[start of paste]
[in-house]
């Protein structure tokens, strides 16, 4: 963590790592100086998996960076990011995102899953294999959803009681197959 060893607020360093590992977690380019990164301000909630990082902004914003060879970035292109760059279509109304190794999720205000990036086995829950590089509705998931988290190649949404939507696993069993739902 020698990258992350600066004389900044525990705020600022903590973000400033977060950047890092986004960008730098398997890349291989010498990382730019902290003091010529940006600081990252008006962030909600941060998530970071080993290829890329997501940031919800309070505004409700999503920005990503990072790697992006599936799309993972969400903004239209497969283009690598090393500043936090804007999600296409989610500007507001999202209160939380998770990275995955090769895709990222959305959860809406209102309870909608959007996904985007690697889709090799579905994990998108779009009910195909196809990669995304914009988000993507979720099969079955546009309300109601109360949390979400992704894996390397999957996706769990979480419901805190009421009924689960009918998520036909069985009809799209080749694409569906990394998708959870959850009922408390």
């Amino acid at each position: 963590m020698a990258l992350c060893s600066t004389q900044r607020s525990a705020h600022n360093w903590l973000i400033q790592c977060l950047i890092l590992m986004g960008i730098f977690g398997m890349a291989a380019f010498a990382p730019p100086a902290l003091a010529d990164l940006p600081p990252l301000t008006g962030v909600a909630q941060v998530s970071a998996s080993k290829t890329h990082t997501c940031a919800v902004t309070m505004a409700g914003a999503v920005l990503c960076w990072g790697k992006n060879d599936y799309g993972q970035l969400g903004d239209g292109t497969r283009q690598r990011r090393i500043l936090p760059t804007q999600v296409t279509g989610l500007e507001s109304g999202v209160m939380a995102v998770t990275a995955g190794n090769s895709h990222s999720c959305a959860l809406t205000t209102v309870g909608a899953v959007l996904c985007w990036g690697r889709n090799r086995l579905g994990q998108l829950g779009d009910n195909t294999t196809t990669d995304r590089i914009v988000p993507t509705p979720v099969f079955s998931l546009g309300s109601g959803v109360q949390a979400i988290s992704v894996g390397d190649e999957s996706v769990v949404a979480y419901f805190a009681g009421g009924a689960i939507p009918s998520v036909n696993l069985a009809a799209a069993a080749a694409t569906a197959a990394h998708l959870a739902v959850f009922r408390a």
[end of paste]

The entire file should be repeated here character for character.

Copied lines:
[in-house]
């Protein structure tokens, strides 16, 4: 963590790592100086998996960076990011995102899953294999959803009681197959 060893607020360093590992977690380019990164301000909630990082902004914003060879970035292109760059279509109304190794999720205000990036086995829950590089509705998931988290190649949404939507696993069993739902 020698990258992350600066004389900044525990705020600022903590973000400033977060950047890092986004960008730098398997890349291989010498990382730019902290003091010529940006600081990252008006962030909600941060998530970071080993290829890329997501940031919800309070505004409700999503920005990503990072790697992006599936799309993972969400903004239209497969283009690598090393500043936090804007999600296409989610500007507001999202209160939380998770990275995955090769895709990222959305959860809406209102309870909608959007996904985007690697889709090799579905994990998108779009009910195909196809990669995304914009988000993507979720099969079955546009309300109601109360949390979400992704894996390397999957996706769990979480419901805190009421009924689960009918998520036909069985009809799209080749694409569906990394998708959870959850009922408390």
């Amino acid at each position: 963590m020698a990258l992350c060893s600066t004389q900044r607020s525990a705020h600022n360093w903590l973000i400033q790592c977060l950047i890092l590992m986004g960008i730098f977690g398997m890349a291989a380019f010498a990382p730019p100086a902290l003091a010529d990164l940006p600081p990252l301000t008006g962030v909600a909630q941060v998530s970071a998996s080993k290829t890329h990082t997501c940031a919800v902004t309070m505004a409700g914003a999503v920005l990503c960076w990072g790697k992006n060879d599936y799309g993972q970035l969400g903004d239209g292109t497969r283009q690598r990011r090393i500043l936090p760059t804007q999600v296409t279509g989610l500007e507001s109304g999202v209160m939380a995102v998770t990275a995955g190794n090769s895709h990222s999720c959305a959860l809406t205000t209102v309870g909608a899953v959007l996904c985007w990036g690697r889709n090799r086995l579905g994990q998108l829950g779009d009910n195909t294999t196809t990669d995304r590089i914009v988000p993507t509705p979720v099969f079955s998931l546009g309300s109601g959803v109360q949390a979400i988290s992704v894996g390397d190649e999957s996706v769990v949404a979480y419901f805190a009681g009421g009924a689960i939507p009918s998520v036909n696993l069985a009809a799209a069993a080749a694409t569906a197959a990394h998708l959870a739902v959850f009922r408390a």